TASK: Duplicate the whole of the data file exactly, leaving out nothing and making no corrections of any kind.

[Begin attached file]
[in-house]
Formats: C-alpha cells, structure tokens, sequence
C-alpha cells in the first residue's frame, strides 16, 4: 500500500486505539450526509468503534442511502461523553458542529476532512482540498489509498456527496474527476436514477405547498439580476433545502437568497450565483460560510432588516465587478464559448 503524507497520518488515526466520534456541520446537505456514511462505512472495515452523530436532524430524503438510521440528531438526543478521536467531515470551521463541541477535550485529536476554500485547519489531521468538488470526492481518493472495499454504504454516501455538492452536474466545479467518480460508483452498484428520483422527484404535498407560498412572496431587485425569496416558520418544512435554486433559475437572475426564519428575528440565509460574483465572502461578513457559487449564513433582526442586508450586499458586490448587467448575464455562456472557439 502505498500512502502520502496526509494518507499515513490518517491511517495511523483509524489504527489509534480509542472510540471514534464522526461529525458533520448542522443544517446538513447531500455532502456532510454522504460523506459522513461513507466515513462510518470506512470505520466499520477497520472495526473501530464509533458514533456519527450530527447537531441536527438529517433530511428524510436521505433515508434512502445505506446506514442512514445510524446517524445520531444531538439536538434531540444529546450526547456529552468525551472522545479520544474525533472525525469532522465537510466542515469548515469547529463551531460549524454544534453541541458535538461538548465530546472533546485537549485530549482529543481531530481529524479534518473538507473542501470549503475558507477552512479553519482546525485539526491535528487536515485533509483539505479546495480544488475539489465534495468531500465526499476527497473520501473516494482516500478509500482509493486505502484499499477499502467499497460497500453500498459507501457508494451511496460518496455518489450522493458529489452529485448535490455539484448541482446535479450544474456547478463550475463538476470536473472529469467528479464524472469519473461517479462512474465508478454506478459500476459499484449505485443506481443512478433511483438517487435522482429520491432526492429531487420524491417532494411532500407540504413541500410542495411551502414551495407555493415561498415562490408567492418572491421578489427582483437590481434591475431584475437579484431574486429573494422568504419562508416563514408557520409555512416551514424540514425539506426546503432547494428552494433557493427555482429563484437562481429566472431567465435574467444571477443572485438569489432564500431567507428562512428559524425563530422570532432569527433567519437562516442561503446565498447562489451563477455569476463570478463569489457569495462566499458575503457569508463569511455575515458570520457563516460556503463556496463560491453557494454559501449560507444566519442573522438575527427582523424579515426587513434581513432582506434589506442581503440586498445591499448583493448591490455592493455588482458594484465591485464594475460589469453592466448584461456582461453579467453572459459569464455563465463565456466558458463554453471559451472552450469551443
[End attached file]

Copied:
[in-house]
Formats: C-alpha cells, structure tokens, sequence
C-alpha cells in the first residue's frame, strides 16, 4: 500500500486505539450526509468503534442511502461523553458542529476532512482540498489509498456527496474527476436514477405547498439580476433545502437568497450565483460560510432588516465587478464559448 503524507497520518488515526466520534456541520446537505456514511462505512472495515452523530436532524430524503438510521440528531438526543478521536467531515470551521463541541477535550485529536476554500485547519489531521468538488470526492481518493472495499454504504454516501455538492452536474466545479467518480460508483452498484428520483422527484404535498407560498412572496431587485425569496416558520418544512435554486433559475437572475426564519428575528440565509460574483465572502461578513457559487449564513433582526442586508450586499458586490448587467448575464455562456472557439 502505498500512502502520502496526509494518507499515513490518517491511517495511523483509524489504527489509534480509542472510540471514534464522526461529525458533520448542522443544517446538513447531500455532502456532510454522504460523506459522513461513507466515513462510518470506512470505520466499520477497520472495526473501530464509533458514533456519527450530527447537531441536527438529517433530511428524510436521505433515508434512502445505506446506514442512514445510524446517524445520531444531538439536538434531540444529546450526547456529552468525551472522545479520544474525533472525525469532522465537510466542515469548515469547529463551531460549524454544534453541541458535538461538548465530546472533546485537549485530549482529543481531530481529524479534518473538507473542501470549503475558507477552512479553519482546525485539526491535528487536515485533509483539505479546495480544488475539489465534495468531500465526499476527497473520501473516494482516500478509500482509493486505502484499499477499502467499497460497500453500498459507501457508494451511496460518496455518489450522493458529489452529485448535490455539484448541482446535479450544474456547478463550475463538476470536473472529469467528479464524472469519473461517479462512474465508478454506478459500476459499484449505485443506481443512478433511483438517487435522482429520491432526492429531487420524491417532494411532500407540504413541500410542495411551502414551495407555493415561498415562490408567492418572491421578489427582483437590481434591475431584475437579484431574486429573494422568504419562508416563514408557520409555512416551514424540514425539506426546503432547494428552494433557493427555482429563484437562481429566472431567465435574467444571477443572485438569489432564500431567507428562512428559524425563530422570532432569527433567519437562516442561503446565498447562489451563477455569476463570478463569489457569495462566499458575503457569508463569511455575515458570520457563516460556503463556496463560491453557494454559501449560507444566519442573522438575527427582523424579515426587513434581513432582506434589506442581503440586498445591499448583493448591490455592493455588482458594484465591485464594475460589469453592466448584461456582461453579467453572459459569464455563465463565456466558458463554453471559451472552450469551443